24 December 2020


Here are some things we know (or at least think we do):

Our universe of space and time is something like 13.8 billion years old, and getting older every day.


By contrast, average human lifespan is ~70 years.


Humanity, our species, is only ~200,000 years old.


Life itself, beginning with single celled organisms, is approximately 4 billion years old.


In other words, it took over 9 billion years for life on earth to emerge, and another ~3.8 billion years for our species to evolve.


Though we have good, albeit circumstantial, evidence of the beginnings of life and the universe, we have no clear idea when—or even if—our universe and even life itself will end, how many more billions of years it will continue to exist.


The difference between billions and tens or hundreds or thousands of years is difficult for us to grasp. It's easy to foreshorten these time frames.


 Our planet, a rocky space object, orbits around a single star.


There are hundreds of billions of stars in our galaxy.


There are likewise estimated to be two trillion galaxies in the universe, each filled with hundreds of billions of stars, many like our own with multiple planets orbiting them.

The universe itself is thought to be some 93 billion light years in diameter.


These numbers are so vast, our minds can hardly calculate them.


Yet, somehow we are capable of making reasonably accurate estimates of the age and size of the universe and its number of heavenly bodies.


 At the other end of the scale, atoms and particles inside of atoms—such as electrons, neutrons, and protons—are unfathomably small. The number of them is incalculable. For example, there are billions and billions of atoms in a single grain of sand.


Particles are nebulous, cloud-like, that is, until they are observed.

Through our instrumentation and experimentation, we can make some reasonable observations of their probable locations or velocities.

Yet, they exist in the smallest conceivable unit of physical space, something called a Planck length. One way to visualize how small this might be is the following: Imagine "a particle or dot about 0.1 mm in size (the diameter of human hair, which is at or near the smallest the unaided human eye can see) were magnified in size to be as large as the observable universe [i.e., 93 billion light years in diameter], then inside that universe-sized 'dot', the Planck length would be roughly the size of an actual 0.1 mm dot."



The speed of light is 299,792,458 meters per second; or ~186,282 miles per second. We've managed to approximate this as well. A light year, of course, is the distance a beam of light, or a photon, would travel in a year at this rate of acceleration.


Our planet is about 25,000 miles around the equator. A photon of light could circle the earth more than 7 times in a second.


A photon will travel at this constant rate in a straight line forever until it interacts with another particle, though its path may be diverted by gravitational pull.


At absolute zero, or zero kelvins, or -273.15 degrees Celsius, or -459.67 Fahrenheit, matter reaches it foundational state.


The scale of human perspective exists in a state in-between all these phenomena: the instantaneous and the near-eternal, the very, very large and the very, very small, energy and matter, the speed of light and absolute zero.


How is it that we are privileged to have this vantage on all these phenomena? How is it that we can make some reasonable guesses about the nature of these things? This is a philosophical question.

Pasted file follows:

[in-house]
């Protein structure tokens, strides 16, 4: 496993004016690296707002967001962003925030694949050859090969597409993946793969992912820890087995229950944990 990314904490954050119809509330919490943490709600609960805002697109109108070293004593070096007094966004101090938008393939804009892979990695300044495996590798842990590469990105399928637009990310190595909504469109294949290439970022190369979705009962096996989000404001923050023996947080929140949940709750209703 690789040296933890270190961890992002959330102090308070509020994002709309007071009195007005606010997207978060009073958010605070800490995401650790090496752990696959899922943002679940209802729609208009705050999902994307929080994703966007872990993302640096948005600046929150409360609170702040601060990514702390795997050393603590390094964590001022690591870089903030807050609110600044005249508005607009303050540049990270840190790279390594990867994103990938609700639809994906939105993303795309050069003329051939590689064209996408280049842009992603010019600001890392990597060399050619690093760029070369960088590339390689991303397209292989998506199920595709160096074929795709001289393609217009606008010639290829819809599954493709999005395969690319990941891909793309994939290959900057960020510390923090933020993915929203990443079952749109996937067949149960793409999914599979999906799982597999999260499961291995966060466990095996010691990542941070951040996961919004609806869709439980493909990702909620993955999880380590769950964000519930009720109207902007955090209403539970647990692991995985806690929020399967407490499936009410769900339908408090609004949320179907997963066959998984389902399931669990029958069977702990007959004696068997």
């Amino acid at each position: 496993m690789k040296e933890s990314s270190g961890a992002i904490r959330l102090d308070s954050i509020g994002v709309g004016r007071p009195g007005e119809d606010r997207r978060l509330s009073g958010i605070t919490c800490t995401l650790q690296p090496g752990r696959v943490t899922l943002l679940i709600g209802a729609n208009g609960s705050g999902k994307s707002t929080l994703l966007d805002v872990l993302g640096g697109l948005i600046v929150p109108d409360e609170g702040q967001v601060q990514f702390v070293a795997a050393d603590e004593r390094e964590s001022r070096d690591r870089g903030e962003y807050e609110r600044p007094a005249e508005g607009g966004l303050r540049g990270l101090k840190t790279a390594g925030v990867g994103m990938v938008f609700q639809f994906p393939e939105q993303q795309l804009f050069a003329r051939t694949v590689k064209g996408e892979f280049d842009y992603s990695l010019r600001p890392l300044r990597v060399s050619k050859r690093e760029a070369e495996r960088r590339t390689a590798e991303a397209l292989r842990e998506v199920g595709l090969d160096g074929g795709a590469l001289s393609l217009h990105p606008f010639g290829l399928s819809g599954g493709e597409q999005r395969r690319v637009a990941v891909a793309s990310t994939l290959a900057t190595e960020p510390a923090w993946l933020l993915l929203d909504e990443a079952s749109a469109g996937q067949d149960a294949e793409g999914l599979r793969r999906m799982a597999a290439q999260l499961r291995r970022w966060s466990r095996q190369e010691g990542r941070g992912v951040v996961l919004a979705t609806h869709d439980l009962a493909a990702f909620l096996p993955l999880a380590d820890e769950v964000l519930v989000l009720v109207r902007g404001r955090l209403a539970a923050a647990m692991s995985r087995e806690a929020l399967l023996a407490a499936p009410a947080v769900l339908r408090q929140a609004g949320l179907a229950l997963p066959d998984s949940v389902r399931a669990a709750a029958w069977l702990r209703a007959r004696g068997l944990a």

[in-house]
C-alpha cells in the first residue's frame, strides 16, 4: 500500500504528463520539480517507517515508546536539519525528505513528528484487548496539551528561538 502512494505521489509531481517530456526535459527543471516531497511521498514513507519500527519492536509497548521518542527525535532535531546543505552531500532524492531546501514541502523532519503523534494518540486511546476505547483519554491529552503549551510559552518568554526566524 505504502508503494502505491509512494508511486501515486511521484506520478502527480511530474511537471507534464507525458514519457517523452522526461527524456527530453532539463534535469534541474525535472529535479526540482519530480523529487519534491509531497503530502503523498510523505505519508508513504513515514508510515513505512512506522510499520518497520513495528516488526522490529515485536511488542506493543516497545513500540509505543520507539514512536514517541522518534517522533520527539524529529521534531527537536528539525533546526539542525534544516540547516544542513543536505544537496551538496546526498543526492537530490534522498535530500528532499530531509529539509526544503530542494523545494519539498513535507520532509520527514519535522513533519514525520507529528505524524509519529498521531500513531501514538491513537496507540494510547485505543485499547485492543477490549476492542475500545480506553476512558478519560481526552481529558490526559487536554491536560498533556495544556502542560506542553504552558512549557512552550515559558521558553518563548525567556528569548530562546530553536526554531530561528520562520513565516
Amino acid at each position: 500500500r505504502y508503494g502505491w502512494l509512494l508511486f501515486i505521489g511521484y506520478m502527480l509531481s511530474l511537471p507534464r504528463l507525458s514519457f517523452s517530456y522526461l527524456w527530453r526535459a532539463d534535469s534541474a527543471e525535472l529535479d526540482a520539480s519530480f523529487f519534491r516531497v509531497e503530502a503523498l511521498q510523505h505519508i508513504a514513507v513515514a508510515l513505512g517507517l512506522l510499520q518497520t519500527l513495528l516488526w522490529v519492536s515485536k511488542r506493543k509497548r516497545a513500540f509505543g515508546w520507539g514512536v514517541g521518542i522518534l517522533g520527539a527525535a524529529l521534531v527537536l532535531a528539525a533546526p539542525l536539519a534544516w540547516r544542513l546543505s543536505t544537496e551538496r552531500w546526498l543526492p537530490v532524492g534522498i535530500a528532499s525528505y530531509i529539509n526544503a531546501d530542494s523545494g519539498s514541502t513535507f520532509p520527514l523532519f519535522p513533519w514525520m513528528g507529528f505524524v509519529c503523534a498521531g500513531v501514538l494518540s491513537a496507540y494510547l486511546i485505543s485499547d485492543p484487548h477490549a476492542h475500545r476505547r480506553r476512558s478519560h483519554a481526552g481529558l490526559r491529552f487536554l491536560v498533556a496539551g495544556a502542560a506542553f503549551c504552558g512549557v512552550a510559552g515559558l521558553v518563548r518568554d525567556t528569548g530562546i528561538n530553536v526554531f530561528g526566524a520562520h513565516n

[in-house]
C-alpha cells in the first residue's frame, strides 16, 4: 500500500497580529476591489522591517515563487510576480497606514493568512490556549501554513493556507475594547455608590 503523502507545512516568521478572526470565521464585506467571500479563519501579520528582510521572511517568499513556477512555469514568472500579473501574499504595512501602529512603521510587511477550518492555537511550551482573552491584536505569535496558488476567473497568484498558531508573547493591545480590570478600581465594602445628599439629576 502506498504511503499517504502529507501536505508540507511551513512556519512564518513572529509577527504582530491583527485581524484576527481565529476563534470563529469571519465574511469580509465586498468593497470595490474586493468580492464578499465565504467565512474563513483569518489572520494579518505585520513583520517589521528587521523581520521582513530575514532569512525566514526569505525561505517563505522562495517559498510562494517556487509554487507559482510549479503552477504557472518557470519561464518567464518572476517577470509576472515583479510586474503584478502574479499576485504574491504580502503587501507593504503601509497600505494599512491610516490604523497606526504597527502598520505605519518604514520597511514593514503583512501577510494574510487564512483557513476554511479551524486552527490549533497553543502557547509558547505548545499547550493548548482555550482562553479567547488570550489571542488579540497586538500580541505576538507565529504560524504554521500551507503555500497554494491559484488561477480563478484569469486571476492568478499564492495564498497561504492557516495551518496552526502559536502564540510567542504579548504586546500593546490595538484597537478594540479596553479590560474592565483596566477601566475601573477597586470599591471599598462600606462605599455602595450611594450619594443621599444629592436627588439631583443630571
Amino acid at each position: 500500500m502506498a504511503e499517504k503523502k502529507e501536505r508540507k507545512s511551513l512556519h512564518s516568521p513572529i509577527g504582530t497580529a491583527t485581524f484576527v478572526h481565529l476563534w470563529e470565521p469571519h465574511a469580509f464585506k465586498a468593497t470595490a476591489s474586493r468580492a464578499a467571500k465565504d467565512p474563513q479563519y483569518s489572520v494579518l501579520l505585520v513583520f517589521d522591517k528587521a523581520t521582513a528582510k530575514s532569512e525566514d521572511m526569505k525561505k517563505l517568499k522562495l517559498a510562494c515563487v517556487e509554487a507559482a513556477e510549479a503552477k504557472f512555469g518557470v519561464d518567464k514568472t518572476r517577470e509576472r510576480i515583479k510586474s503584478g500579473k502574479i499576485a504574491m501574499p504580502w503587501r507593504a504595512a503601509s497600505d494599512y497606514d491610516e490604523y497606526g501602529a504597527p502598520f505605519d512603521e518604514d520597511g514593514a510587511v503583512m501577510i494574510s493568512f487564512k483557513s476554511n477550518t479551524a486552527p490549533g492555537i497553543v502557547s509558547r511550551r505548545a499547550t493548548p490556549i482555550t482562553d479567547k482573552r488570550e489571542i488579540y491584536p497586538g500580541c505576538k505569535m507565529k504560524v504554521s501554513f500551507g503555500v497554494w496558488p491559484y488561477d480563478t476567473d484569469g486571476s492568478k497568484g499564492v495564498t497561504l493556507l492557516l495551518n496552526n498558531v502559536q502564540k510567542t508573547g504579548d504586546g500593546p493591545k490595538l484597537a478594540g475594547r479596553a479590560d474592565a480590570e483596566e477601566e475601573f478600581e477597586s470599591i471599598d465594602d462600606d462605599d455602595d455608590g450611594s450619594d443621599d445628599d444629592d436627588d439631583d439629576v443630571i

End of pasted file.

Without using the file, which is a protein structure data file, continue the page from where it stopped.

The human scale is characterized by brevity, uncertainty, relativity, and incompleteness.


We have, of course, and have to rely on the evidence of our senses: sight, hearing, smell, touch, and taste.


But we also have extensions of many of these—prostheses, if you will—such as: mathematics and logic, atomic microscopes and particle accelerators, x-ray and infrared telescopes and arrays of radio antennas, gravitational wave observatories and electromagnetic spectroscopes, among many others.


These provide access, but they also limit us. It is important to understand these limitations.


Imagine if we were creatures who could at once perceive things that were ~93 billion light years large all the way down to the Planck length.


Imagine if we were creatures who experienced the lifespan of a galaxy the same way we humans experienced a single burst of fireworks.


Imagine if we were creatures who experienced the entire universe of space and time the way we now experience a wave on the shore, or even as a single bubble of spindrift in the foam of a breaking wave.


Imagine if we were creatures who could code a virtual computer program to run on its own in four dimensions according to certain preset logical conditions.


Or, imagine if we were creatures made up of pure, unbounded energy (or, alternatively, information) who never experienced entropy or succumbed to the dimensions of space and time, at once both greater than and somehow beneath physical reality.


Are such imaginary beings or creatures or things possible? Could they exist? Who knows?

And, if so, would it even be correct to call them beings (or creatures or things) or say that they exist?

We may never be able to say, not least because we suffer from the structural limitations of our language (and thus the human mind) which, ultimately, breaks down to following formula: THING —> HAPPEN.


I suspect the Ancient Greek philosopher/sophist Protagoras was righter than he ever could have imagined when he said: "Man is the measure of all things, of the things that are, that they are, of the things that are not, that they are not."


It is at once a statement of great hubris (or vanity) and profound humility.